January 22, 2006

P.J. O'Rourke on his kingly background in Ireland

A reader writes:

Just for your amusement, an excerpt from "That Piece of Ireland That Passeth All Understanding" by P.J. O'Rourke, taken from "Give War A Chance" by the same (New York: Vintage Books, 1993; p. 30 et seq.):

"An O'Rourke, you say?" And I got to hear the entire history of my clan.

It seems we were kings in the olden days. But who wasn't? It must have been interesting, the Ireland of Zero A.D.: "I'm the king--from this rock down to the creek and from that cow to the tree. And this is my wife, the Queen, and our dog, Prince." And it must have been every bit as peaceful as it is today, with a million or two kings on one island...

The best thing about the violence in Northern Ireland is that it's all so ancient and honorable. And I'm proud to say it began in the household of my own relative Tighernan O'Rourke, Price of Breffni. In 1152 Tighernan's comely wife Dervorgilla ran off with Diaruid MacMurrough, King of Leinster. Cousin O'Rourke raised such a stink (and army) that MacMurrough had to call King Henry II of England for help. The Brits arrived, somewhat tardily, in 1169 and proceeded to commit the unforgiveable sin of having long bows and chain mail. For the next 819 years (and counting) the English stole land, crushed rebellions, exploited the populace, persecuted Catholics, dragged a bunch of Scottish settlers into Ulster, crushed more rebellions, held potato famines, hanged patriots, stamped out the language, taxed everybody's pig, crushed more rebellions yet and generally behaved in a manner much different than the Irish would have if it had been the Irish who invaded England and the shoe was on the other foot (assuming the Irish could afford shoes).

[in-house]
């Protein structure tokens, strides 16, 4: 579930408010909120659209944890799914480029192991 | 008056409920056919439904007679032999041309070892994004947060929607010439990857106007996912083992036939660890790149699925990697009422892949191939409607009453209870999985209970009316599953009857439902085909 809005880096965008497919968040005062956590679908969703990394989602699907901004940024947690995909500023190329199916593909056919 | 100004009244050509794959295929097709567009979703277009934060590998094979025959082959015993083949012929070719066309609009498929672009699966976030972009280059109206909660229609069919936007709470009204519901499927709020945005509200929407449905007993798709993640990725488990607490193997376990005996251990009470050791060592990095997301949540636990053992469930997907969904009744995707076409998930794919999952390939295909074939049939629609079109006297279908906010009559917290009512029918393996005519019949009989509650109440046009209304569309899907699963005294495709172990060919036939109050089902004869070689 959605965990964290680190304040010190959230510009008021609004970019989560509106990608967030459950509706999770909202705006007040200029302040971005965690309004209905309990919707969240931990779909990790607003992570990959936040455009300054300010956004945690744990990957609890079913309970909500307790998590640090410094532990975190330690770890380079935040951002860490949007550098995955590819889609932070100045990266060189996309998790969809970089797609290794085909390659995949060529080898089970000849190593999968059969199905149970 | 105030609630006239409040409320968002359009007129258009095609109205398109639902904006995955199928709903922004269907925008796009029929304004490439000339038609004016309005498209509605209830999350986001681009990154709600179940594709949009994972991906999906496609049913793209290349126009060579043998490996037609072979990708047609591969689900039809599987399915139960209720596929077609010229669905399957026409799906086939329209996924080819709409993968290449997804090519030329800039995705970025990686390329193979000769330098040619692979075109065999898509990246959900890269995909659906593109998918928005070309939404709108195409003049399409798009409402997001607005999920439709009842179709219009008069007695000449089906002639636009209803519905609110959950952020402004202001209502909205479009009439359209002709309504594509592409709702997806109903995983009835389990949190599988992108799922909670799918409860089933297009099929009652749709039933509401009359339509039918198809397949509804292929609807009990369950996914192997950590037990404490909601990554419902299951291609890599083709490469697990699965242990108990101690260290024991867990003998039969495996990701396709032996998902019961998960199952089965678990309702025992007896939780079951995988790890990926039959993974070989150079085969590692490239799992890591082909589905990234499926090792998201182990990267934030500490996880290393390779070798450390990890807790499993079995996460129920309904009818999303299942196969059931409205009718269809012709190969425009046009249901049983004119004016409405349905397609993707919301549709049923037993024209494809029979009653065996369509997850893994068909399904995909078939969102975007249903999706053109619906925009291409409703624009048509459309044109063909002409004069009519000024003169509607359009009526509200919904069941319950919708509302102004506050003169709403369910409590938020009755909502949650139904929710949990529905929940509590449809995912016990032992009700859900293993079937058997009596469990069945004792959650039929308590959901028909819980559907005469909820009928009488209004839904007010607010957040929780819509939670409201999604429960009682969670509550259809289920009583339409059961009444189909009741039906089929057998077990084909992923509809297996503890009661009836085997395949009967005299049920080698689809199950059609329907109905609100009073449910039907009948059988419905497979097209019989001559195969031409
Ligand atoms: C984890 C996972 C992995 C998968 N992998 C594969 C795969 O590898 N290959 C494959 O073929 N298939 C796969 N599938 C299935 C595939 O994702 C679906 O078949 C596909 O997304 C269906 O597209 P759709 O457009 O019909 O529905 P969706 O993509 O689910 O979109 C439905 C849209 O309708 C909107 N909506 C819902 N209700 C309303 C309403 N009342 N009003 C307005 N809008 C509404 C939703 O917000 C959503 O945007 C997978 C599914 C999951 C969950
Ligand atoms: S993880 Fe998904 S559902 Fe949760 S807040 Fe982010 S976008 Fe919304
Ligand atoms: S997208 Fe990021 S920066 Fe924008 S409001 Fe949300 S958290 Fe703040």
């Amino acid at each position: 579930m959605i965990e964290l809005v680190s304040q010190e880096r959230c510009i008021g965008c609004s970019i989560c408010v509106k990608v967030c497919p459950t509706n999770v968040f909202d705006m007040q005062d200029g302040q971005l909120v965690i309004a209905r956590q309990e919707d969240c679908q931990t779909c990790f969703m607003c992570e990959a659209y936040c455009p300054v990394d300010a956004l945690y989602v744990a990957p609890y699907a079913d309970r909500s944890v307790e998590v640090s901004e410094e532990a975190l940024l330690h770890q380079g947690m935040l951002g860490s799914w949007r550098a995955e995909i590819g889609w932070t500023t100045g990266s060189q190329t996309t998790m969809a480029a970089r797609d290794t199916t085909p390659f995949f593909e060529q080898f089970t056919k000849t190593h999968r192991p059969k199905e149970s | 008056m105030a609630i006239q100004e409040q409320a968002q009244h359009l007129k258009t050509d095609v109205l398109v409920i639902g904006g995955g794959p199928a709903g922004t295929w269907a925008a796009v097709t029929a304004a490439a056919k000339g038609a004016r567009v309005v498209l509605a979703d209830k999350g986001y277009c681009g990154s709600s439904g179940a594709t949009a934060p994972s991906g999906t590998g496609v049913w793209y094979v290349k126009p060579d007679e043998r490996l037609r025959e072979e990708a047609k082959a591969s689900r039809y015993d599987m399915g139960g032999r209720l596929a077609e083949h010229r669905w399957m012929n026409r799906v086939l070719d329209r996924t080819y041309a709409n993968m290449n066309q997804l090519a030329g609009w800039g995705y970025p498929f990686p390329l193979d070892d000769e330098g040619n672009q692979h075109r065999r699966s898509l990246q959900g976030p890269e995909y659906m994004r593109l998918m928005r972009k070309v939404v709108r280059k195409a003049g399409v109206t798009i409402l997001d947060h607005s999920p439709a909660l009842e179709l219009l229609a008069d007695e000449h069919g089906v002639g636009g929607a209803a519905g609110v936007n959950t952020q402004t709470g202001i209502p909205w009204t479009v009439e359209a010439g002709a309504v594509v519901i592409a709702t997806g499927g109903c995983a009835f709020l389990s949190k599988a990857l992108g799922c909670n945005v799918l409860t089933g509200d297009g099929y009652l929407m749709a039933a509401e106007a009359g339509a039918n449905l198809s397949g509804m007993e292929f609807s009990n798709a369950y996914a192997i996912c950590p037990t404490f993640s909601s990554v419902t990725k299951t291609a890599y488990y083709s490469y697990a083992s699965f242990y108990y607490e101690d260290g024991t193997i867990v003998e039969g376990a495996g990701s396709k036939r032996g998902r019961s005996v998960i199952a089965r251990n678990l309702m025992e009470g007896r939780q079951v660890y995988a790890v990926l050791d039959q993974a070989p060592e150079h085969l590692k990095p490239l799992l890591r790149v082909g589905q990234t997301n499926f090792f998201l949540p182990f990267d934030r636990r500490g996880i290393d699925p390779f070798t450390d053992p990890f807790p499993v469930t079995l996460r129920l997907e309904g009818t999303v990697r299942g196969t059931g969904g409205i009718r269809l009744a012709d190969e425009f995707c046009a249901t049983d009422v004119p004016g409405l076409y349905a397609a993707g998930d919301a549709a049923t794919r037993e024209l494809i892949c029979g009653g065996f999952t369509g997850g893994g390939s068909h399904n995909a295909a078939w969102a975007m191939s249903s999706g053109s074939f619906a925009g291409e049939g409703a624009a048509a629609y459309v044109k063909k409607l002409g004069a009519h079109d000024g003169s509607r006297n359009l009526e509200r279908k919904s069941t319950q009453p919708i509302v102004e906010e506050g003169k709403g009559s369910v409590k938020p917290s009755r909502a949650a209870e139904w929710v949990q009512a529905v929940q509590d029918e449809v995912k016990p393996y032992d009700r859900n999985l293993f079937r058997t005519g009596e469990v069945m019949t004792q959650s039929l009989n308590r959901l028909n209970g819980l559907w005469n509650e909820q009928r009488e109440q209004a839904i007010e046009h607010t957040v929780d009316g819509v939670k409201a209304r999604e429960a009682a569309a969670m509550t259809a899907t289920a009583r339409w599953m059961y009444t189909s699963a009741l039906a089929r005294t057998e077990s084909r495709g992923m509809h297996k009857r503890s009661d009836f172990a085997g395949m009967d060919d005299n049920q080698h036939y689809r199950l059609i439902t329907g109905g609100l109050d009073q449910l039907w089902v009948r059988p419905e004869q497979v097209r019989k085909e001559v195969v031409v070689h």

For complicated reasons I can't quite recall, P.J.'s O'Rourkes are Protestants, not Catholics, which might explain the unsympathetic tone.

My published articles are archived at iSteve.com -- Steve Sailer

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